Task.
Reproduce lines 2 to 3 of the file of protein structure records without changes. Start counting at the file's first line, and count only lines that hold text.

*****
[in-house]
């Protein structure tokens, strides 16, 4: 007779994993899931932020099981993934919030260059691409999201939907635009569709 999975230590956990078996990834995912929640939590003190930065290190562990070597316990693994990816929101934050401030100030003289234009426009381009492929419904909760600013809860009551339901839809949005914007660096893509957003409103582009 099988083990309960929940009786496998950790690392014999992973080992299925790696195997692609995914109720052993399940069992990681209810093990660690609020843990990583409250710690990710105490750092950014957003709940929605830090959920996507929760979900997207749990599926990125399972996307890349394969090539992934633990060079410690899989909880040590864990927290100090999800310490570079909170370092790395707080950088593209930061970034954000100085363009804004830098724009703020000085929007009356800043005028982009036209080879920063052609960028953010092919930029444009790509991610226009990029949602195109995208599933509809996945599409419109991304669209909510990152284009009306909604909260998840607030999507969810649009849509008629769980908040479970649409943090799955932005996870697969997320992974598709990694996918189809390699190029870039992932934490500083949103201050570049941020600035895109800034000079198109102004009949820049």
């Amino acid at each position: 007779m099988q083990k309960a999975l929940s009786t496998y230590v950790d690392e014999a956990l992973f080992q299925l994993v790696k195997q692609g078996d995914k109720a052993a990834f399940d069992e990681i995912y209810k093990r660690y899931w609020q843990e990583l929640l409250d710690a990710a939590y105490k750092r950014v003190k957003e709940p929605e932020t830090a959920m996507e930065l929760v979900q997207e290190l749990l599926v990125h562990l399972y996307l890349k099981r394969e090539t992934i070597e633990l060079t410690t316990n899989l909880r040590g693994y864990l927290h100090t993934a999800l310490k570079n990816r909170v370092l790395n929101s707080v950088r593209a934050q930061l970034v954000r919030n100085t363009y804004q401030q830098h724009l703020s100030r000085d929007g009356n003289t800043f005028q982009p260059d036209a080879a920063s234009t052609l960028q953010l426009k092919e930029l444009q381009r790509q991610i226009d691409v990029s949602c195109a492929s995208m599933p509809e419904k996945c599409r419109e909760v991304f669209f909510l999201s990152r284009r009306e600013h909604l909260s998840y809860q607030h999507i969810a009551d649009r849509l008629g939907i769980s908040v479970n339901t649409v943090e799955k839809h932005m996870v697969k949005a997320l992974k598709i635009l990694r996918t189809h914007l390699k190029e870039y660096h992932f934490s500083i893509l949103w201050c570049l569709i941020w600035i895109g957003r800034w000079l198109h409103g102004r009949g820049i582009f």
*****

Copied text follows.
């Protein structure tokens, strides 16, 4: 007779994993899931932020099981993934919030260059691409999201939907635009569709 999975230590956990078996990834995912929640939590003190930065290190562990070597316990693994990816929101934050401030100030003289234009426009381009492929419904909760600013809860009551339901839809949005914007660096893509957003409103582009 099988083990309960929940009786496998950790690392014999992973080992299925790696195997692609995914109720052993399940069992990681209810093990660690609020843990990583409250710690990710105490750092950014957003709940929605830090959920996507929760979900997207749990599926990125399972996307890349394969090539992934633990060079410690899989909880040590864990927290100090999800310490570079909170370092790395707080950088593209930061970034954000100085363009804004830098724009703020000085929007009356800043005028982009036209080879920063052609960028953010092919930029444009790509991610226009990029949602195109995208599933509809996945599409419109991304669209909510990152284009009306909604909260998840607030999507969810649009849509008629769980908040479970649409943090799955932005996870697969997320992974598709990694996918189809390699190029870039992932934490500083949103201050570049941020600035895109800034000079198109102004009949820049």
């Amino acid at each position: 007779m099988q083990k309960a999975l929940s009786t496998y230590v950790d690392e014999a956990l992973f080992q299925l994993v790696k195997q692609g078996d995914k109720a052993a990834f399940d069992e990681i995912y209810k093990r660690y899931w609020q843990e990583l929640l409250d710690a990710a939590y105490k750092r950014v003190k957003e709940p929605e932020t830090a959920m996507e930065l929760v979900q997207e290190l749990l599926v990125h562990l399972y996307l890349k099981r394969e090539t992934i070597e633990l060079t410690t316990n899989l909880r040590g693994y864990l927290h100090t993934a999800l310490k570079n990816r909170v370092l790395n929101s707080v950088r593209a934050q930061l970034v954000r919030n100085t363009y804004q401030q830098h724009l703020s100030r000085d929007g009356n003289t800043f005028q982009p260059d036209a080879a920063s234009t052609l960028q953010l426009k092919e930029l444009q381009r790509q991610i226009d691409v990029s949602c195109a492929s995208m599933p509809e419904k996945c599409r419109e909760v991304f669209f909510l999201s990152r284009r009306e600013h909604l909260s998840y809860q607030h999507i969810a009551d649009r849509l008629g939907i769980s908040v479970n339901t649409v943090e799955k839809h932005m996870v697969k949005a997320l992974k598709i635009l990694r996918t189809h914007l390699k190029e870039y660096h992932f934490s500083i893509l949103w201050c570049l569709i941020w600035i895109g957003r800034w000079l198109h409103g102004r009949g820049i582009f």